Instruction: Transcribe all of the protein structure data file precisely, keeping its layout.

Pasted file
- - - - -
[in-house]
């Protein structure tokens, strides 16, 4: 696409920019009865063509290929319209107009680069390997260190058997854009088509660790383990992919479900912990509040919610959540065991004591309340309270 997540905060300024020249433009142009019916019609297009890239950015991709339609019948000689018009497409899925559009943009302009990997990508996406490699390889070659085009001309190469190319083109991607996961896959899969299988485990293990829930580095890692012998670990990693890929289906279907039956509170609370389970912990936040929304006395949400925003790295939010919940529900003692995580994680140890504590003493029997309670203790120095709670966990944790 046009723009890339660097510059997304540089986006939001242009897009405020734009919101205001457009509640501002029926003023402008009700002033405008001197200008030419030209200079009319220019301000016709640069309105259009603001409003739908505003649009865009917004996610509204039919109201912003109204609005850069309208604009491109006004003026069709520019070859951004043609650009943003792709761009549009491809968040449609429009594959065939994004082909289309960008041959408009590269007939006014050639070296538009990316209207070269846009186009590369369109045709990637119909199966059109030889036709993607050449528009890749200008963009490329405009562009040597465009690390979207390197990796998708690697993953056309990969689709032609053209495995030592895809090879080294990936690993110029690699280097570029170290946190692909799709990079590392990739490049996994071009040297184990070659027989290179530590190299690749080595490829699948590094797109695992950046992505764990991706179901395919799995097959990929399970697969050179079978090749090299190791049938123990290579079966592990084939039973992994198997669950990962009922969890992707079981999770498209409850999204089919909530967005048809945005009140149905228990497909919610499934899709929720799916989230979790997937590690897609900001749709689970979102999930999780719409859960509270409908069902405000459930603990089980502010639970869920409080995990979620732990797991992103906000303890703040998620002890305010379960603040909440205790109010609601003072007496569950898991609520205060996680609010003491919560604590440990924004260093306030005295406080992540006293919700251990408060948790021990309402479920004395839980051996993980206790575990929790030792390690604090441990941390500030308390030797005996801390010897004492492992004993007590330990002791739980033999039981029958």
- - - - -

[in-house]
């Protein structure tokens, strides 16, 4: 696409920019009865063509290929319209107009680069390997260190058997854009088509660790383990992919479900912990509040919610959540065991004591309340309270 997540905060300024020249433009142009019916019609297009890239950015991709339609019948000689018009497409899925559009943009302009990997990508996406490699390889070659085009001309190469190319083109991607996961896959899969299988485990293990829930580095890692012998670990990693890929289906279907039956509170609370389970912990936040929304006395949400925003790295939010919940529900003692995580994680140890504590003493029997309670203790120095709670966990944790 046009723009890339660097510059997304540089986006939001242009897009405020734009919101205001457009509640501002029926003023402008009700002033405008001197200008030419030209200079009319220019301000016709640069309105259009603001409003739908505003649009865009917004996610509204039919109201912003109204609005850069309208604009491109006004003026069709520019070859951004043609650009943003792709761009549009491809968040449609429009594959065939994004082909289309960008041959408009590269007939006014050639070296538009990316209207070269846009186009590369369109045709990637119909199966059109030889036709993607050449528009890749200008963009490329405009562009040597465009690390979207390197990796998708690697993953056309990969689709032609053209495995030592895809090879080294990936690993110029690699280097570029170290946190692909799709990079590392990739490049996994071009040297184990070659027989290179530590190299690749080595490829699948590094797109695992950046992505764990991706179901395919799995097959990929399970697969050179079978090749090299190791049938123990290579079966592990084939039973992994198997669950990962009922969890992707079981999770498209409850999204089919909530967005048809945005009140149905228990497909919610499934899709929720799916989230979790997937590690897609900001749709689970979102999930999780719409859960509270409908069902405000459930603990089980502010639970869920409080995990979620732990797991992103906000303890703040998620002890305010379960603040909440205790109010609601003072007496569950898991609520205060996680609010003491919560604590440990924004260093306030005295406080992540006293919700251990408060948790021990309402479920004395839980051996993980206790575990929790030792390690604090441990941390500030308390030797005996801390010897004492492992004993007590330990002791739980033999039981029958």